LINCOLN — As the autumn leaves are changing colors, Nebraska football — and the rest of the Big Ten along with it — will return.
That’s after the league on Wednesday morning reversed an Aug. 11 decision to postpone fall sports — including college football — by unanimously approving a nine-game season that will start the weekend of Oct. 24.
Due to the coronavirus pandemic, the decision to play will include considerable, rigorous medical guardrails — including daily COVID-19 antigen testing, a battery of heart tests for any player who tests positive and a 21-day return protocol for any positive test, as well — and will not include any fans from the public. Other than families of players and coaches, Memorial Stadium — normally the state’s third-largest city on a football Saturday — will be empty.
But there will be Big Ten football on television screens, be they in basements or at sports bars. Eight regular season contests — four at home and four on the road — and a “plus one” game that pits the Big Ten East vs. the Big Ten West in the order the teams finished on Dec. 19.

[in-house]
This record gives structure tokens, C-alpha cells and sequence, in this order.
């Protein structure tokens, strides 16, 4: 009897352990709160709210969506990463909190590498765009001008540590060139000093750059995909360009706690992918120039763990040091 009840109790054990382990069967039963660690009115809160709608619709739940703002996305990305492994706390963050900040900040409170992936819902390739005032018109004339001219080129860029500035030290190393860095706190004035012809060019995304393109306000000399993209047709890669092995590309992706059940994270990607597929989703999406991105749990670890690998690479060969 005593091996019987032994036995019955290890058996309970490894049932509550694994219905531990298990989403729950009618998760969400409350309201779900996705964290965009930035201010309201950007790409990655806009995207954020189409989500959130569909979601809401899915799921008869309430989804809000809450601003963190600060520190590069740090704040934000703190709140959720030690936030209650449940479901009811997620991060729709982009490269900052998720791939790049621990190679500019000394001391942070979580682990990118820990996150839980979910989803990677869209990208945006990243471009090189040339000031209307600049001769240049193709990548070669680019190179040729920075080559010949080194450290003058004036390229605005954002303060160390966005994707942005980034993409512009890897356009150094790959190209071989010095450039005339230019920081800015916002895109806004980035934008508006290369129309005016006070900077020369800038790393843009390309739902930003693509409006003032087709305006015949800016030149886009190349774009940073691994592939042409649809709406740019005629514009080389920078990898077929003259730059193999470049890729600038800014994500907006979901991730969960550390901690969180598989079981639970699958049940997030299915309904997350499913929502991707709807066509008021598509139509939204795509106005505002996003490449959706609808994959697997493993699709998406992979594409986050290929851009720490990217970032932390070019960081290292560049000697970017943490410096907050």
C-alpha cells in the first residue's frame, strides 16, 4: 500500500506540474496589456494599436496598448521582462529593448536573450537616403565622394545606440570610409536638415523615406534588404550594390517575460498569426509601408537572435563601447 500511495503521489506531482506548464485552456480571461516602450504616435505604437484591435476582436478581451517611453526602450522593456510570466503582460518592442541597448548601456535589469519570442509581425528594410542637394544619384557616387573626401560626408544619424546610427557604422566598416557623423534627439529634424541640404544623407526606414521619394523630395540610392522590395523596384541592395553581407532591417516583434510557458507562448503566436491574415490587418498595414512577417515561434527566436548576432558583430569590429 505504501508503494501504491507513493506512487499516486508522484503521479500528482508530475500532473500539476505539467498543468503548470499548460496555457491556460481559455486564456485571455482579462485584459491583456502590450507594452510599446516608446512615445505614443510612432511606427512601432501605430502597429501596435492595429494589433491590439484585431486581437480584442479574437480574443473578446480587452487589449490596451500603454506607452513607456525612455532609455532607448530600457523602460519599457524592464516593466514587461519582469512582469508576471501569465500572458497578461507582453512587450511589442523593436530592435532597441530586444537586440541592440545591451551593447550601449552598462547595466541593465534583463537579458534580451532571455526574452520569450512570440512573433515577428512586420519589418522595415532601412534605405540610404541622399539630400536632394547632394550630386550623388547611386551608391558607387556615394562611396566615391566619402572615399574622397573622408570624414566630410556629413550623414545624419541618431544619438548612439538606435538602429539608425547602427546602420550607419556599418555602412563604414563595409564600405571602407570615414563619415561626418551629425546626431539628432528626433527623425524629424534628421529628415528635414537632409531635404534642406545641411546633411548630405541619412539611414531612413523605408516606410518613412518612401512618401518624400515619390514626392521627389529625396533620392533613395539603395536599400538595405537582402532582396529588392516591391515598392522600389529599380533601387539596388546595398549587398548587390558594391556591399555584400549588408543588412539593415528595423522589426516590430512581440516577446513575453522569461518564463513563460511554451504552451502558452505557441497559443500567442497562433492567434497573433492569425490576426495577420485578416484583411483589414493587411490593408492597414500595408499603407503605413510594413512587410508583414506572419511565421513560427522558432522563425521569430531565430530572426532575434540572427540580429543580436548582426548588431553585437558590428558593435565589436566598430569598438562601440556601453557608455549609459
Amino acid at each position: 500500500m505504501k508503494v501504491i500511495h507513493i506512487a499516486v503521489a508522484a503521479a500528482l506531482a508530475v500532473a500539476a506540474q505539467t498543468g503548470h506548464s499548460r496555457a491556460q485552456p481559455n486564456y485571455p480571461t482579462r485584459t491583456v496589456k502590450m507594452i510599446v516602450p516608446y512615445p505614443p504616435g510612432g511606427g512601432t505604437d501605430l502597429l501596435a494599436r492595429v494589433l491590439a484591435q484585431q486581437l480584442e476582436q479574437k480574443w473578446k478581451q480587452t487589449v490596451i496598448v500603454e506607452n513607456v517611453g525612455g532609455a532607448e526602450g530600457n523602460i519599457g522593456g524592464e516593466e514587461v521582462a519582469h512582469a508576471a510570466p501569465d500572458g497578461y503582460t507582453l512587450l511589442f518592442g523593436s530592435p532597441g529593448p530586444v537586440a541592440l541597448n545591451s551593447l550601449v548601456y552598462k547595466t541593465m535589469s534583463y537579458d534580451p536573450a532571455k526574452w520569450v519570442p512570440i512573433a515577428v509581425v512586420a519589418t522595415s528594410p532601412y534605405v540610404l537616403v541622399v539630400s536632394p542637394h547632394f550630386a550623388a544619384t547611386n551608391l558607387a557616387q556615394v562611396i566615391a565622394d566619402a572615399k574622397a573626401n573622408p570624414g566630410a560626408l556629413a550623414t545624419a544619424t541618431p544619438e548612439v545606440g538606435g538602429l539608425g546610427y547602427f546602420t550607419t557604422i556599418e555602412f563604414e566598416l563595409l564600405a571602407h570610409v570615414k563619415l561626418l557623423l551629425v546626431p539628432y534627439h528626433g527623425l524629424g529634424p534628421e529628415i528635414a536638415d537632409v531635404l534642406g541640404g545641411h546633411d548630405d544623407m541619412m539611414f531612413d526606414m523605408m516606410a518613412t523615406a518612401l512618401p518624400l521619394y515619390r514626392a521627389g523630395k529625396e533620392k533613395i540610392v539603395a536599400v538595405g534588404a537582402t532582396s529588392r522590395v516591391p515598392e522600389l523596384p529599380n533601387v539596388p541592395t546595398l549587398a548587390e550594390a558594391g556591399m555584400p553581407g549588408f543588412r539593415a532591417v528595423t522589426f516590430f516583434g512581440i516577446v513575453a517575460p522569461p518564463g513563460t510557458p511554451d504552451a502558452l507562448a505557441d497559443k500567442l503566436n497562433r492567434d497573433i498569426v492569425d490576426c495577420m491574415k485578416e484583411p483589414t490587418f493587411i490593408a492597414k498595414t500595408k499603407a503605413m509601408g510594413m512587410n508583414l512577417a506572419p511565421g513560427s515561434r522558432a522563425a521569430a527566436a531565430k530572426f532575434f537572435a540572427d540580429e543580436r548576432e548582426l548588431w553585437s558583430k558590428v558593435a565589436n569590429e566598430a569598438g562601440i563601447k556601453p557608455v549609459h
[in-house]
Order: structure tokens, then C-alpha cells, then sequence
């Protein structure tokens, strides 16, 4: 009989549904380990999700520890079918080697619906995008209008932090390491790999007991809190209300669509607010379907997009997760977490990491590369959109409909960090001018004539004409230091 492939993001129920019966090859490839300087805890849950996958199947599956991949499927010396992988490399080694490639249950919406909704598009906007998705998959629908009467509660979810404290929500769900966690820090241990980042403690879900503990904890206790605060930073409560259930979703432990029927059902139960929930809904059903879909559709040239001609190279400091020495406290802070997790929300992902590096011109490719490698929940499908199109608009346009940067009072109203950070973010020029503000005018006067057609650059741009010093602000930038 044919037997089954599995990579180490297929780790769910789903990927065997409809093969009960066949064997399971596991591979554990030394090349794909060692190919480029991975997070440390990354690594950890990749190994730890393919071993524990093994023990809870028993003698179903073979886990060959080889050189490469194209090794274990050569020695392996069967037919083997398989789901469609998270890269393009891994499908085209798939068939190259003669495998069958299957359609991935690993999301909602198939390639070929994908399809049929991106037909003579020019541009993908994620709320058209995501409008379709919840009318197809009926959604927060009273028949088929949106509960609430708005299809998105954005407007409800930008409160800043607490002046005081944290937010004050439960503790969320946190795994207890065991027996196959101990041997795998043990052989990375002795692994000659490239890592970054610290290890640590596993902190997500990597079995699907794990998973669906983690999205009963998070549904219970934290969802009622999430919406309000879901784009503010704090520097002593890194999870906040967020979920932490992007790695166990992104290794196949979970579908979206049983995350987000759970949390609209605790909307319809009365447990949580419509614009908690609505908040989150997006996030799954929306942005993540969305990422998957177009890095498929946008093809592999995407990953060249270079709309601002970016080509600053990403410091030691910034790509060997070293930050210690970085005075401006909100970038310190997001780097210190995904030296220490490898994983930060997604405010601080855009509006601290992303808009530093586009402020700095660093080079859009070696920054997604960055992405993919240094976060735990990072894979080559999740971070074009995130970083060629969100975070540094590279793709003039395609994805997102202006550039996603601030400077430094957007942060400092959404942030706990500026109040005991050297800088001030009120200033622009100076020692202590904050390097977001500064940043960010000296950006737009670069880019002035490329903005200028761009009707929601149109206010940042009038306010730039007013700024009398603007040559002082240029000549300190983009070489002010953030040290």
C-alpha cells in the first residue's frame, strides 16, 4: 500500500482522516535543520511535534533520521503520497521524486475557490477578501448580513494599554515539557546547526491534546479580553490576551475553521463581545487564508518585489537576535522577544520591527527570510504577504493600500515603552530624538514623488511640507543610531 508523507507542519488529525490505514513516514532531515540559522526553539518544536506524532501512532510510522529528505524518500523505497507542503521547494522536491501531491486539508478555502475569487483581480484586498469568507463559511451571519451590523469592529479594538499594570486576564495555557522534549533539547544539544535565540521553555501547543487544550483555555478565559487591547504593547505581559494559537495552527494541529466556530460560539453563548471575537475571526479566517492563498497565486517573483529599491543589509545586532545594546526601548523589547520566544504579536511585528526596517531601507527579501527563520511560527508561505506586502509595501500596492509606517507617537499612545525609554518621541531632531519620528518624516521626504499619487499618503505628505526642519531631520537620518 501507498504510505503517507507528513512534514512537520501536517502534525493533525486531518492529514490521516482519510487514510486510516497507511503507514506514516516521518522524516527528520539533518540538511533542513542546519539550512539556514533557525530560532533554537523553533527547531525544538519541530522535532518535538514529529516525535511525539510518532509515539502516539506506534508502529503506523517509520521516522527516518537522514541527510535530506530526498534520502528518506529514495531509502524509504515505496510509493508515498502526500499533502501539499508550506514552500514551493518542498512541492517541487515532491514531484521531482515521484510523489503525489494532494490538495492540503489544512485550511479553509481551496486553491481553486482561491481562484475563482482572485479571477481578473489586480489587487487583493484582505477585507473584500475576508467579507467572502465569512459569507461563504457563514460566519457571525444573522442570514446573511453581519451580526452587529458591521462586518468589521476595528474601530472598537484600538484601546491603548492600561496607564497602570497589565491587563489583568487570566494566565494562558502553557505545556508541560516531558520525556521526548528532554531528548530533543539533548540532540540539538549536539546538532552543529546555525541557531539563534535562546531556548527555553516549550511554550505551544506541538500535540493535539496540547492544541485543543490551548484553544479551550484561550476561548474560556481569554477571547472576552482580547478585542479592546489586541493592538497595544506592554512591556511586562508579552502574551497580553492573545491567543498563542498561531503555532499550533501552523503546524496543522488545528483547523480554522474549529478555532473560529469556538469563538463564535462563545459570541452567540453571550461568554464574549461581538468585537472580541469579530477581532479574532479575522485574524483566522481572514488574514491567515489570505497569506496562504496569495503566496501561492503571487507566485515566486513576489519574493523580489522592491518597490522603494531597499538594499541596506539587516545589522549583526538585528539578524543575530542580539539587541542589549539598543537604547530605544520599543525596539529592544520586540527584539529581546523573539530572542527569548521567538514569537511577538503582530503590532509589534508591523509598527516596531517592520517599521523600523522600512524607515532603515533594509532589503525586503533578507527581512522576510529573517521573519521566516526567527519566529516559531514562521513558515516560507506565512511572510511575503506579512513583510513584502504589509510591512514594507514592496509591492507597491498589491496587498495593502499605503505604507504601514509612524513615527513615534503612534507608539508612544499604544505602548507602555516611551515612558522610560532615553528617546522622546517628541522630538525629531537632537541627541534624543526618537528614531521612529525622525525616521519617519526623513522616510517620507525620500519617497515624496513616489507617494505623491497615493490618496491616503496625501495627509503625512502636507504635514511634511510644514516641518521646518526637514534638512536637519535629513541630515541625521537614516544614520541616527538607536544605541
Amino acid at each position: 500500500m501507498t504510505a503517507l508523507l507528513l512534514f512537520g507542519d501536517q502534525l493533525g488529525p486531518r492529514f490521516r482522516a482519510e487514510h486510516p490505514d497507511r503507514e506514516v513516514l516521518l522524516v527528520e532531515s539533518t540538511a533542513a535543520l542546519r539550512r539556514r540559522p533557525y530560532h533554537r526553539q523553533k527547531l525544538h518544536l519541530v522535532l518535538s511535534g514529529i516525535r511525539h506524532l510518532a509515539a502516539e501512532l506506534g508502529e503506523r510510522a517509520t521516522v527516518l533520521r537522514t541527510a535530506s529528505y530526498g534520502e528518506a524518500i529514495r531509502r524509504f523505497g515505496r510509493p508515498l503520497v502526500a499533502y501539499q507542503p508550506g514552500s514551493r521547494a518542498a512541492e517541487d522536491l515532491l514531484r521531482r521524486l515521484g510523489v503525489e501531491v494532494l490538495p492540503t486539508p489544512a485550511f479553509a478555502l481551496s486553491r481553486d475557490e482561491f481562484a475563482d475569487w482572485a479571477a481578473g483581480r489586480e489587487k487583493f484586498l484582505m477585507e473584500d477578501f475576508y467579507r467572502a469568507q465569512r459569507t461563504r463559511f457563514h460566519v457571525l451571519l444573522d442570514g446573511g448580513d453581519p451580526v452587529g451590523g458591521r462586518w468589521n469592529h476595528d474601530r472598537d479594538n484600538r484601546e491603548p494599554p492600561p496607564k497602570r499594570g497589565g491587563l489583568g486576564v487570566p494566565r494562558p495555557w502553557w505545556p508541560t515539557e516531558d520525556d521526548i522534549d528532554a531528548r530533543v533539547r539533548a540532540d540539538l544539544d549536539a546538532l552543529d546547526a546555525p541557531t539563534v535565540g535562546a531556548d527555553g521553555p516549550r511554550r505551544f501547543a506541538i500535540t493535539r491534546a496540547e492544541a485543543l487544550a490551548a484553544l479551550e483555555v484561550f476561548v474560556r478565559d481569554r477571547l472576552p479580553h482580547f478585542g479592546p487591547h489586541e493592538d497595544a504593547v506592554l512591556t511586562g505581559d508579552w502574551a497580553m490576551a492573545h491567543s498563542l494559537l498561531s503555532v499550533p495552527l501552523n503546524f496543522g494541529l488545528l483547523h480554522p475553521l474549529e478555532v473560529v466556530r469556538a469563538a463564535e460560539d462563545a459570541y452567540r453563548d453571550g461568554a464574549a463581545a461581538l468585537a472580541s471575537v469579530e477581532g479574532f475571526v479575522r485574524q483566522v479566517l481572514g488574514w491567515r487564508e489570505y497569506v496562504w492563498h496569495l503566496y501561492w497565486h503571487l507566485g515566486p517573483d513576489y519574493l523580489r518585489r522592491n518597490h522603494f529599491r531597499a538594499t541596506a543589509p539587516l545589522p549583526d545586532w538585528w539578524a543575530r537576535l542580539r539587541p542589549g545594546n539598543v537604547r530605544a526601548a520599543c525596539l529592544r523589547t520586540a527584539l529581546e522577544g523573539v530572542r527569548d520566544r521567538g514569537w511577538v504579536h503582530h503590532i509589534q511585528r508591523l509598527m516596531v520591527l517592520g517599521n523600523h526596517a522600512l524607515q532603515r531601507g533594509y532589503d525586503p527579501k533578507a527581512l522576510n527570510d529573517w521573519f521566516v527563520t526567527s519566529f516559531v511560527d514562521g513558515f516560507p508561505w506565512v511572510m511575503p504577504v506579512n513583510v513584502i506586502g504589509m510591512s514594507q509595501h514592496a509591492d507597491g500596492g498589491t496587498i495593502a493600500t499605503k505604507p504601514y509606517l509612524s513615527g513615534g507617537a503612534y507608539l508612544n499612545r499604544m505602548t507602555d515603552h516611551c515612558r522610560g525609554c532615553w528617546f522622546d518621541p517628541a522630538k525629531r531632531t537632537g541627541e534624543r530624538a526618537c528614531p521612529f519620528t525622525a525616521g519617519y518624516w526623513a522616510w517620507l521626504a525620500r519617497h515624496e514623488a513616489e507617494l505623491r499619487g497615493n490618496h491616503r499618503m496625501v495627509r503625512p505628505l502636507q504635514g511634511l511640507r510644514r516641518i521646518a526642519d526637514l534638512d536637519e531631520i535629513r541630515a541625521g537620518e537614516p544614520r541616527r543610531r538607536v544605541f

Nebraska can immediately go from 12 to 20 practice hours per week, and will be able to put on pads once every Big Ten team has the antigen tests, which will be no later than Sept. 30. The training table will reopen for the football team and some of the athletic department employees who had been furloughed will be brought back to support playing games. Big Ten teams will be eligible for both the College Football Playoff and Associated Press Top 25 polls, too.
Although NU football coach Scott Frost did not have immediate comment, Nebraska officials, who have pushed hard for a fall football season, received the news with hope and joy.
“Our players want to play, our coaches want to coach and our fans want to watch,” NU Athletic Director Bill Moos said. “We’re going to be able to do all these things now. That’s why it is a celebration. And I believe very strongly: The state of Nebraska needs football. And, believe me, in the world I live in, football needs Nebraska. And we’re going to be able to deliver that.”